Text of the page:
In order to delve deeper into my Pre-Raphaelite interest, I’ve decided to devote some time to reading works that inspired the Pre-Raphaelites. If you’d like to read along with me, I’d be delighted. I adore a good book discussion!
My first selection is Sidonia the Sorceress. Unable to find a decently priced paperback, I’ve downloaded it from Project Gutenburg and will be reading it on my Nook. I’m reading the version translated by Oscar Wilde’s mother, Francesca Speranza Lady Wilde.
Here’s my original post on the Burne-Jones painting of Sidonia, written in 2009:
The intricate pattern of Sidonia’s gown is amazing. Painted in 1860, Sidonia von Bork is an early watercolor by Burne-Jones and is based on the book Sidonia the Sorceress. Burne-Jones used model Fanny Cornforth (a Rossetti favorite) to portray Sidonia. We see her standing in profile, apparently lost in thought while plotting and scheming. In the background stands the Dowager Duchess of Wolgast, who has no control over the fact that she will soon be yet another victim of Sidonia’s. But I have also read a quite different interpretation: that the woman in the back represents an older version of Sidonia at an age in which her fatal beauty has lost its power.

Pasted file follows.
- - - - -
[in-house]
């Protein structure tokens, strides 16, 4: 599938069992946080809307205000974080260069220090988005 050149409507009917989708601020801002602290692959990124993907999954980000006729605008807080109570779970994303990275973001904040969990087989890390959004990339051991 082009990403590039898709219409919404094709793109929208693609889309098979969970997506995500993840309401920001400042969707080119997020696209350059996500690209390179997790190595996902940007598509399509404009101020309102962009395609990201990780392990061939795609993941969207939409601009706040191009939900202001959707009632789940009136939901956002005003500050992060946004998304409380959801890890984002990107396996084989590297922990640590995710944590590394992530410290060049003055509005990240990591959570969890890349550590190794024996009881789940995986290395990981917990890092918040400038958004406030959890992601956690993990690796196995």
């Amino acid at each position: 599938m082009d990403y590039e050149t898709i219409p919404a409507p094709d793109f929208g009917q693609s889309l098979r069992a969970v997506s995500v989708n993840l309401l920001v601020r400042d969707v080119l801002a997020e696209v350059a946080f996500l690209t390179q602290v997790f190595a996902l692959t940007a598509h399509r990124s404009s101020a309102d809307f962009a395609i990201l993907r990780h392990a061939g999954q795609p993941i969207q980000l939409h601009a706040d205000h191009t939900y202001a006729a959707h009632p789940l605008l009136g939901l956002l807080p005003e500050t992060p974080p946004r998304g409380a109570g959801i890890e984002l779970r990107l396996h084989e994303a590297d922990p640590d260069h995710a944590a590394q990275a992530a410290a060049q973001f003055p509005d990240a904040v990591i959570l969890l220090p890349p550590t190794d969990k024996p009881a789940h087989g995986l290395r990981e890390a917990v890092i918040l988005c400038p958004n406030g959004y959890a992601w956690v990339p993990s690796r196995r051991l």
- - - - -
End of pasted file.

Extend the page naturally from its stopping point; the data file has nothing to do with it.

Sidonia the Sorceress is the tale of the wickedly beautiful Sidonia von Bork. She was a seducer and many men fell prey to her enchantments. I’m sure that it is no mistake or coincidence that the pattern of her gown seems like a snake-like trap that draws you in, ready to gobble you up.
Sidonia the Sorceress was a book that Rossetti and his friends admired. Interestingly, the book that they read was translated by Francesca Speranza Lady Wilde, mother of the decadent Oscar Wilde. (Other books by Lady Wilde)
You can read Sidonia the Sorceress at Project Gutenburg.
Now, I would like to direct you to a fun post over at The Beautiful Necessity that explores some wonderful examples of Pre-Raphaelite inspired gowns in film, one of which is based on Sidonia von Bork: